Director – Vincent McEveety, Screenplay – Arthur Alsberg & Don Nelson, Producer – Ron Miller, Photography – Leonard J. South, Additional Photography – Charles F. Wheeler, Music – Frank De Vol, Matte Artist – P.S. Ellenshaw, Special Effects – Art Cruickshank, Danny Lee & Eustace Lycett, Makeup – Robert J. Schiffer, Art Direction – Perry Ferguson & John B. Mansbridge. Production Company – Disney
Dean Jones (Jim Douglas), Don Knotts (Wheely Applegate), Julie Sommars (Diane Darcy), Jacques Marin (Inspector Bouchet), Roy Kinnear (Quincey), Bernard Fox (Max), Xavier Saint Macary (Detective Fontenay), Eric Braeden (Bruno Von Stickle)
After a twelve-year absence, Jim Douglas makes a return to the racetrack. He enters Herbie in the Trans France race from Paris to Monte Carlo. There, Herbie falls in love with the Lancier driven by fellow racer Diane Darcy. Meanwhile, two thieves fleeing from the police place a valuable stolen diamond inside Herbie’s gas tank and are determined to get it back at all costs.
Herbie Goes to Monte Carlo was the third of Disney’s Herbie films, following The Love Bug (1969) and Herbie Rides Again (1974). It was the last worthwhile entry before the series went downhill with the insipid Herbie Goes Bananas (1980), the mercifully short-lived tv series Herbie the Love Bug (1981), the quirky tv movie remake The Love Bug (1997) and the belated Lindsay Lohan-starring revival Herbie: Fully Loaded (2005).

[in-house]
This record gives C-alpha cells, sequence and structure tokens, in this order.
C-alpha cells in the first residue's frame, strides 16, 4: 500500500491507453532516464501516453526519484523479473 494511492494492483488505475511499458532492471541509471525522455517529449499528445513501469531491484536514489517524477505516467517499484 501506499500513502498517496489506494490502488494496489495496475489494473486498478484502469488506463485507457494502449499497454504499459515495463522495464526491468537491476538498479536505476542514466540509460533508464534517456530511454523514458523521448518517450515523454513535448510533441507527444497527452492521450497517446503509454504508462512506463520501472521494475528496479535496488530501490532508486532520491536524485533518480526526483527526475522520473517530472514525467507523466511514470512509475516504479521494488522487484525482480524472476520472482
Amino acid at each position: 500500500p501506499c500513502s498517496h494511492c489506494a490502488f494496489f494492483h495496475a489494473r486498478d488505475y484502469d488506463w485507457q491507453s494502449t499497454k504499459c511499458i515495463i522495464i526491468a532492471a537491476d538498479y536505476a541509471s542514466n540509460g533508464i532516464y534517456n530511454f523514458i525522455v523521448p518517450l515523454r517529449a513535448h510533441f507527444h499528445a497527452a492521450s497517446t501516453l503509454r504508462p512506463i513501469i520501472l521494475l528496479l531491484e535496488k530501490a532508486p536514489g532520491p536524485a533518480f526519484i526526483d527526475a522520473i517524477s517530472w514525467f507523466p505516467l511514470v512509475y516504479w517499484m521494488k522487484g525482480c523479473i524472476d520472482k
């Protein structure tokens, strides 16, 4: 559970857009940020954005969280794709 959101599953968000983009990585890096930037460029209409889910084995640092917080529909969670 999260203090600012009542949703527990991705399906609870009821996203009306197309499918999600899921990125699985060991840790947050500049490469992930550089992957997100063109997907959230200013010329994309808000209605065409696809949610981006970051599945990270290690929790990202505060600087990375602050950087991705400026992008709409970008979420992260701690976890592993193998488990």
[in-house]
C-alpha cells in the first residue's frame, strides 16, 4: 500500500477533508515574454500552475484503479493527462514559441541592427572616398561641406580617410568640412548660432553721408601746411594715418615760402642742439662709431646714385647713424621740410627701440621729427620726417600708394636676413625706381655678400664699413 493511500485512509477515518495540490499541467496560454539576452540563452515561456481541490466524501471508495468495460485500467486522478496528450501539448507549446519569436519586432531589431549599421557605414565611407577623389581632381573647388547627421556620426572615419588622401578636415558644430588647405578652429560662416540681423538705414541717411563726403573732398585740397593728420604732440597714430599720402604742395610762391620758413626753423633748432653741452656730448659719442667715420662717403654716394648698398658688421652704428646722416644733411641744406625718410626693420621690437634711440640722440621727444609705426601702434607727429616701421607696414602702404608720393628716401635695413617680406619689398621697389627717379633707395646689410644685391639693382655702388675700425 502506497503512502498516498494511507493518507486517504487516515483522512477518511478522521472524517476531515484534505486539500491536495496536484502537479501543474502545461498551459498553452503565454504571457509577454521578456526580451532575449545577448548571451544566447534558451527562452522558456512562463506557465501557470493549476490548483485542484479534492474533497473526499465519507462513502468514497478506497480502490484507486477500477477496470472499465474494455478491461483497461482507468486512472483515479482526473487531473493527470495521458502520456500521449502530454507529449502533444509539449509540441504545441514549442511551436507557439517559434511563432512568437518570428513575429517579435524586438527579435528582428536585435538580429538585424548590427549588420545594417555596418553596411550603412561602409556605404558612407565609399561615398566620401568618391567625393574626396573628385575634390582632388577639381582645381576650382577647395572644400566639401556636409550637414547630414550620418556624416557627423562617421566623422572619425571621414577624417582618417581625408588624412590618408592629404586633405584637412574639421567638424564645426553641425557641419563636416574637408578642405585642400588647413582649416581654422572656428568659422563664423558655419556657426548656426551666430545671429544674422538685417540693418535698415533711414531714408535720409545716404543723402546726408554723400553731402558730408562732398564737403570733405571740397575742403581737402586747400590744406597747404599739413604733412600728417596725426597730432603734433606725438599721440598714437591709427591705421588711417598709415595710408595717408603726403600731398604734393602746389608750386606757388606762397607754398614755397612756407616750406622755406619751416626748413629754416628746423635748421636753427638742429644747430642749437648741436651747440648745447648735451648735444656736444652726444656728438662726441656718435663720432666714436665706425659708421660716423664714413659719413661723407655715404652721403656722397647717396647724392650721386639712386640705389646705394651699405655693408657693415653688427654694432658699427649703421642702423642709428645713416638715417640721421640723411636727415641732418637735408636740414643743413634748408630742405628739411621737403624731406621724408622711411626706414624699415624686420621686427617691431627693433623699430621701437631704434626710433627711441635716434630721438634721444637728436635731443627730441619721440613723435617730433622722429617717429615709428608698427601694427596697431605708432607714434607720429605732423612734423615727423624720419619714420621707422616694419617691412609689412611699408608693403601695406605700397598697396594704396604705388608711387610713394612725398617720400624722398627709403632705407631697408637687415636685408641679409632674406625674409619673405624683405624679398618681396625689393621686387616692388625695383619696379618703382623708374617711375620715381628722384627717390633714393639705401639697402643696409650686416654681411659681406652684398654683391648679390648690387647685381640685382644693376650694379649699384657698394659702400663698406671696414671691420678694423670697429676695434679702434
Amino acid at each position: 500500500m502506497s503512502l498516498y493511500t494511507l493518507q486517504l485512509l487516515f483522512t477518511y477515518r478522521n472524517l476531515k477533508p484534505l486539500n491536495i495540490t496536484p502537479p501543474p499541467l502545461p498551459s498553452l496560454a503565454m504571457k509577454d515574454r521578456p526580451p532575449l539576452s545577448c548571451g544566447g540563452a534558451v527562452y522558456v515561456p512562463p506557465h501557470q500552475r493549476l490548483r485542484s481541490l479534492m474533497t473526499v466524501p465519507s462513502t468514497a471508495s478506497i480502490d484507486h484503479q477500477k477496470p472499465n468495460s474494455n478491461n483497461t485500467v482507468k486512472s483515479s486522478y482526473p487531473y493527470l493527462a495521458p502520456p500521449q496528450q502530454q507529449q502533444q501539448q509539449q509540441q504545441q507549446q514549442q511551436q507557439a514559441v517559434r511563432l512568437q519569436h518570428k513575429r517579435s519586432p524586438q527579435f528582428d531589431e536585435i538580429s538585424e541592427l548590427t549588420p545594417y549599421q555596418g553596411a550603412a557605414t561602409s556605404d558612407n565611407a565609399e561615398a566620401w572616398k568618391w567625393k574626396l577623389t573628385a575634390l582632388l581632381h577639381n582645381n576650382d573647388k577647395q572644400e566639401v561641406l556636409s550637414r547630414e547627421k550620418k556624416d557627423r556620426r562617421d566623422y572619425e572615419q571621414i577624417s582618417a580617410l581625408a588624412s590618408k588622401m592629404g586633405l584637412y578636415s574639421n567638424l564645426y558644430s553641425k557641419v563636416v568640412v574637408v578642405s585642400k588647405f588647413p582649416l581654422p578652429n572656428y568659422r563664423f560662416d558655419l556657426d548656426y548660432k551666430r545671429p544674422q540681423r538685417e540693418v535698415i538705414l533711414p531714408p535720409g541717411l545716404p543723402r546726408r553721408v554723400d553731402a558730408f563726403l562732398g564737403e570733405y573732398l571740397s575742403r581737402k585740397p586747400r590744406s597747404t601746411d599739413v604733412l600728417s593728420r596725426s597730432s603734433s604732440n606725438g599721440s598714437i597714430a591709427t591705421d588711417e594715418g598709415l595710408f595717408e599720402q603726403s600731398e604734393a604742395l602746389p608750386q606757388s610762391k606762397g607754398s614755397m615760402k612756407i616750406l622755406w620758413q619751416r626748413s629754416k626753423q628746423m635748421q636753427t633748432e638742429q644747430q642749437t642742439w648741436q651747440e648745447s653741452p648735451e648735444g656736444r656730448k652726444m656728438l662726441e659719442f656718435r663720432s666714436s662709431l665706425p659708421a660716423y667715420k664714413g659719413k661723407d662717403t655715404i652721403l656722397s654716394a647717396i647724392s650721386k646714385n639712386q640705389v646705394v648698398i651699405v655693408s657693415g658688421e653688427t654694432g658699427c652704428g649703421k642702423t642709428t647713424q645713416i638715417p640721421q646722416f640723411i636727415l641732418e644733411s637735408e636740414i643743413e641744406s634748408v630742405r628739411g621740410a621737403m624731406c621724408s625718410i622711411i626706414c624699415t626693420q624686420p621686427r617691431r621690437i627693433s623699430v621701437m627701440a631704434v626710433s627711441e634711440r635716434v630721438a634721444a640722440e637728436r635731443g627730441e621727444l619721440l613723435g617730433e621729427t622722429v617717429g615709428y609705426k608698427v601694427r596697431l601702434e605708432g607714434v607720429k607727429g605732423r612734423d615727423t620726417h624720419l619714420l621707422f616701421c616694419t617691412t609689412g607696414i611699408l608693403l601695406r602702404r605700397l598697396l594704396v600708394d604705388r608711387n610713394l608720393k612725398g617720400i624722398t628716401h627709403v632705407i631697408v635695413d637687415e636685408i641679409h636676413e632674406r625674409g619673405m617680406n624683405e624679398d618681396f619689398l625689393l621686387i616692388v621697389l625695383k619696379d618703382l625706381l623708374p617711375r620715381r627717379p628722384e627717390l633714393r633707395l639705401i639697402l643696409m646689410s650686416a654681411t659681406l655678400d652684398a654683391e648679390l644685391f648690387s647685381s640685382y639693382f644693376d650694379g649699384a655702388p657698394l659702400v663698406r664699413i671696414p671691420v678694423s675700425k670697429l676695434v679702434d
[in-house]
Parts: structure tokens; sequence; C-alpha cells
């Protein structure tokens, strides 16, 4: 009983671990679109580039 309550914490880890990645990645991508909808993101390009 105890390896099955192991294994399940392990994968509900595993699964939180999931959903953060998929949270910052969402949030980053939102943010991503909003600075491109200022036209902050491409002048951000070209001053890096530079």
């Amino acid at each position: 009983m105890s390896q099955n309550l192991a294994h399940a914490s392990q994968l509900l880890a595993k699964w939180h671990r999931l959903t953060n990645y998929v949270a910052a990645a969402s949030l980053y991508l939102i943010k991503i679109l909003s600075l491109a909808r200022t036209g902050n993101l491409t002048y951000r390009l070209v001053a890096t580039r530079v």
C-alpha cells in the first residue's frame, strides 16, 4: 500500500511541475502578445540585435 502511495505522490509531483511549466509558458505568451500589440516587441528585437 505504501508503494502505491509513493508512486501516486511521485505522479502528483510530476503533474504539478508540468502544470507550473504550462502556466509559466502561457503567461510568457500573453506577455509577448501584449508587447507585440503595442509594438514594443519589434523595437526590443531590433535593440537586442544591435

Herbie Goes to Monte Carlo brings back Dean Jones from the first film, who was absent in the second. This entry takes its cue from the inspired slapstick that made the previous entry Herbie Rides Again into the highlight of the series. The international jewel thief capers and French setting was possibly Disney attempting to mimic the success of the Peter Sellers Pink Panther films, which were at their height around this time. The main gimmick with this film is having Herbie fall in love with another car. Herbie Goes to Monte Carlo is a much slighter and quieter effort than Herbie Rides Again. Nevertheless, there are some charmingly dippy sight gags with the two cars flirting on the racetrack, romancing together through the streets of Paris, throwing one another flowers, dancing around gardens, driving along the river bank and sailing down The Seine on a barge.
Dean Jones gives another plodding and dull performance. Both Don Knotts and Roy Kinnear appear to have been cast for their ability to resemble live-action cartoon characters. Julie Sommars’ Darcy – the woman racing driver who is constantly fighting off patronising comments from men – represents a cautious feminine liberation entering into the usually conservative Disney universe.